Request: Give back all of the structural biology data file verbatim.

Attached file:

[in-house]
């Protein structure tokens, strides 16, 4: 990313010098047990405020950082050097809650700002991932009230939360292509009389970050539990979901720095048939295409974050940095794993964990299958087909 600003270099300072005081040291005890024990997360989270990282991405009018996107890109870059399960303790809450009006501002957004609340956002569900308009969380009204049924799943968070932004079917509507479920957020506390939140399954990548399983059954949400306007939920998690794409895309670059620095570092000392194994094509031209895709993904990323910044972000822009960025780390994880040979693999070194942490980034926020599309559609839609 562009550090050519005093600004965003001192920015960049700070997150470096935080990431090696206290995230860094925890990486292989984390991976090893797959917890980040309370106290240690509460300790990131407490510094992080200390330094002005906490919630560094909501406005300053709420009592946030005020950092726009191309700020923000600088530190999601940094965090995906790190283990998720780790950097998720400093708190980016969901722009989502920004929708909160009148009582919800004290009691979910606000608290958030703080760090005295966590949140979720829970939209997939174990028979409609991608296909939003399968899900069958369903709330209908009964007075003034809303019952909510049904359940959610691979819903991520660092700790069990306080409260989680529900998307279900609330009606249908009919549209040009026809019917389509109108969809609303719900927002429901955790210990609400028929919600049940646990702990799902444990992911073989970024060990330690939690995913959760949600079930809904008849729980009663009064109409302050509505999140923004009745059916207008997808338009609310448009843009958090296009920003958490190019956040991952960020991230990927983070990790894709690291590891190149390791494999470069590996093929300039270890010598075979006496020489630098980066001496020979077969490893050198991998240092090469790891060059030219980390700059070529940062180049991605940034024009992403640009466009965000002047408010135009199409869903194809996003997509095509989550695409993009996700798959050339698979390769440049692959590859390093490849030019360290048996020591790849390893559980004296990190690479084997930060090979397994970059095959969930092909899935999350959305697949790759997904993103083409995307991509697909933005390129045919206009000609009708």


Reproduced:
[in-house]
């Protein structure tokens, strides 16, 4: 990313010098047990405020950082050097809650700002991932009230939360292509009389970050539990979901720095048939295409974050940095794993964990299958087909 600003270099300072005081040291005890024990997360989270990282991405009018996107890109870059399960303790809450009006501002957004609340956002569900308009969380009204049924799943968070932004079917509507479920957020506390939140399954990548399983059954949400306007939920998690794409895309670059620095570092000392194994094509031209895709993904990323910044972000822009960025780390994880040979693999070194942490980034926020599309559609839609 562009550090050519005093600004965003001192920015960049700070997150470096935080990431090696206290995230860094925890990486292989984390991976090893797959917890980040309370106290240690509460300790990131407490510094992080200390330094002005906490919630560094909501406005300053709420009592946030005020950092726009191309700020923000600088530190999601940094965090995906790190283990998720780790950097998720400093708190980016969901722009989502920004929708909160009148009582919800004290009691979910606000608290958030703080760090005295966590949140979720829970939209997939174990028979409609991608296909939003399968899900069958369903709330209908009964007075003034809303019952909510049904359940959610691979819903991520660092700790069990306080409260989680529900998307279900609330009606249908009919549209040009026809019917389509109108969809609303719900927002429901955790210990609400028929919600049940646990702990799902444990992911073989970024060990330690939690995913959760949600079930809904008849729980009663009064109409302050509505999140923004009745059916207008997808338009609310448009843009958090296009920003958490190019956040991952960020991230990927983070990790894709690291590891190149390791494999470069590996093929300039270890010598075979006496020489630098980066001496020979077969490893050198991998240092090469790891060059030219980390700059070529940062180049991605940034024009992403640009466009965000002047408010135009199409869903194809996003997509095509989550695409993009996700798959050339698979390769440049692959590859390093490849030019360290048996020591790849390893559980004296990190690479084997930060090979397994970059095959969930092909899935999350959305697949790759997904993103083409995307991509697909933005390129045919206009000609009708």